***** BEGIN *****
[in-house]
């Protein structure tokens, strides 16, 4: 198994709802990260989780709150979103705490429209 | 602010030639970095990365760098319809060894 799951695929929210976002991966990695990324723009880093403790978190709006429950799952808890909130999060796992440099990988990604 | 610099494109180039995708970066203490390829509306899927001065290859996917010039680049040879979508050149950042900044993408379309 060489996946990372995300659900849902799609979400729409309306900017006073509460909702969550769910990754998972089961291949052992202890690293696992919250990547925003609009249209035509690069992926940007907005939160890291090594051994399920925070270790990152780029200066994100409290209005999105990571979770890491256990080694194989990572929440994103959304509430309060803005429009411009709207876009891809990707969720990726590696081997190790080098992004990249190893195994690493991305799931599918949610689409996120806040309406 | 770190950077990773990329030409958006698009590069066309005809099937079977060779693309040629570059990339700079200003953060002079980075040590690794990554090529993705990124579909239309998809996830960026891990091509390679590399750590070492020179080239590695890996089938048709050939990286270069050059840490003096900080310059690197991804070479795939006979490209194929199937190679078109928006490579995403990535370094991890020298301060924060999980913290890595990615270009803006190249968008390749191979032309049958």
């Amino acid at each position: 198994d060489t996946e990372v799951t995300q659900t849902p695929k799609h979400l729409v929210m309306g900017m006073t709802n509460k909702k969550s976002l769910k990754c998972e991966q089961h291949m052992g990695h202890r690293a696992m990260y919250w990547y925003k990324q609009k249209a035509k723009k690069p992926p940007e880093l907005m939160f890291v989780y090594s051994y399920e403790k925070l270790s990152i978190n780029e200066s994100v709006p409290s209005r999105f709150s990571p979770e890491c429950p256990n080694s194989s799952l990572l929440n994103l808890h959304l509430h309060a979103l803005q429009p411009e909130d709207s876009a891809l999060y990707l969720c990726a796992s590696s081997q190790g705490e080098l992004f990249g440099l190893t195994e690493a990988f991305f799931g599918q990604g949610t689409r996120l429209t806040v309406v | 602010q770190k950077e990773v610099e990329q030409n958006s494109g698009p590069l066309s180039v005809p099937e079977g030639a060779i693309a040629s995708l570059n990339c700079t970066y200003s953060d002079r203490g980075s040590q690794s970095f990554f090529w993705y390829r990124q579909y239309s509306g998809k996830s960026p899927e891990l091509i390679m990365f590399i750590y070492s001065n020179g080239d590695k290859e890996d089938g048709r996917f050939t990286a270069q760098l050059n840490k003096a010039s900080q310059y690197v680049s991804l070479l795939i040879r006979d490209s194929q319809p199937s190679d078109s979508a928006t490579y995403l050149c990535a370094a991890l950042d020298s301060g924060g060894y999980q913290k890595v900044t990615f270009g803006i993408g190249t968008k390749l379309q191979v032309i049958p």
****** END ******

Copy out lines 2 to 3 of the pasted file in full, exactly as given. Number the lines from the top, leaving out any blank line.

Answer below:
């Protein structure tokens, strides 16, 4: 198994709802990260989780709150979103705490429209 | 602010030639970095990365760098319809060894 799951695929929210976002991966990695990324723009880093403790978190709006429950799952808890909130999060796992440099990988990604 | 610099494109180039995708970066203490390829509306899927001065290859996917010039680049040879979508050149950042900044993408379309 060489996946990372995300659900849902799609979400729409309306900017006073509460909702969550769910990754998972089961291949052992202890690293696992919250990547925003609009249209035509690069992926940007907005939160890291090594051994399920925070270790990152780029200066994100409290209005999105990571979770890491256990080694194989990572929440994103959304509430309060803005429009411009709207876009891809990707969720990726590696081997190790080098992004990249190893195994690493991305799931599918949610689409996120806040309406 | 770190950077990773990329030409958006698009590069066309005809099937079977060779693309040629570059990339700079200003953060002079980075040590690794990554090529993705990124579909239309998809996830960026891990091509390679590399750590070492020179080239590695890996089938048709050939990286270069050059840490003096900080310059690197991804070479795939006979490209194929199937190679078109928006490579995403990535370094991890020298301060924060999980913290890595990615270009803006190249968008390749191979032309049958």
């Amino acid at each position: 198994d060489t996946e990372v799951t995300q659900t849902p695929k799609h979400l729409v929210m309306g900017m006073t709802n509460k909702k969550s976002l769910k990754c998972e991966q089961h291949m052992g990695h202890r690293a696992m990260y919250w990547y925003k990324q609009k249209a035509k723009k690069p992926p940007e880093l907005m939160f890291v989780y090594s051994y399920e403790k925070l270790s990152i978190n780029e200066s994100v709006p409290s209005r999105f709150s990571p979770e890491c429950p256990n080694s194989s799952l990572l929440n994103l808890h959304l509430h309060a979103l803005q429009p411009e909130d709207s876009a891809l999060y990707l969720c990726a796992s590696s081997q190790g705490e080098l992004f990249g440099l190893t195994e690493a990988f991305f799931g599918q990604g949610t689409r996120l429209t806040v309406v | 602010q770190k950077e990773v610099e990329q030409n958006s494109g698009p590069l066309s180039v005809p099937e079977g030639a060779i693309a040629s995708l570059n990339c700079t970066y200003s953060d002079r203490g980075s040590q690794s970095f990554f090529w993705y390829r990124q579909y239309s509306g998809k996830s960026p899927e891990l091509i390679m990365f590399i750590y070492s001065n020179g080239d590695k290859e890996d089938g048709r996917f050939t990286a270069q760098l050059n840490k003096a010039s900080q310059y690197v680049s991804l070479l795939i040879r006979d490209s194929q319809p199937s190679d078109s979508a928006t490579y995403l050149c990535a370094a991890l950042d020298s301060g924060g060894y999980q913290k890595v900044t990615f270009g803006i993408g190249t968008k390749l379309q191979v032309i049958p």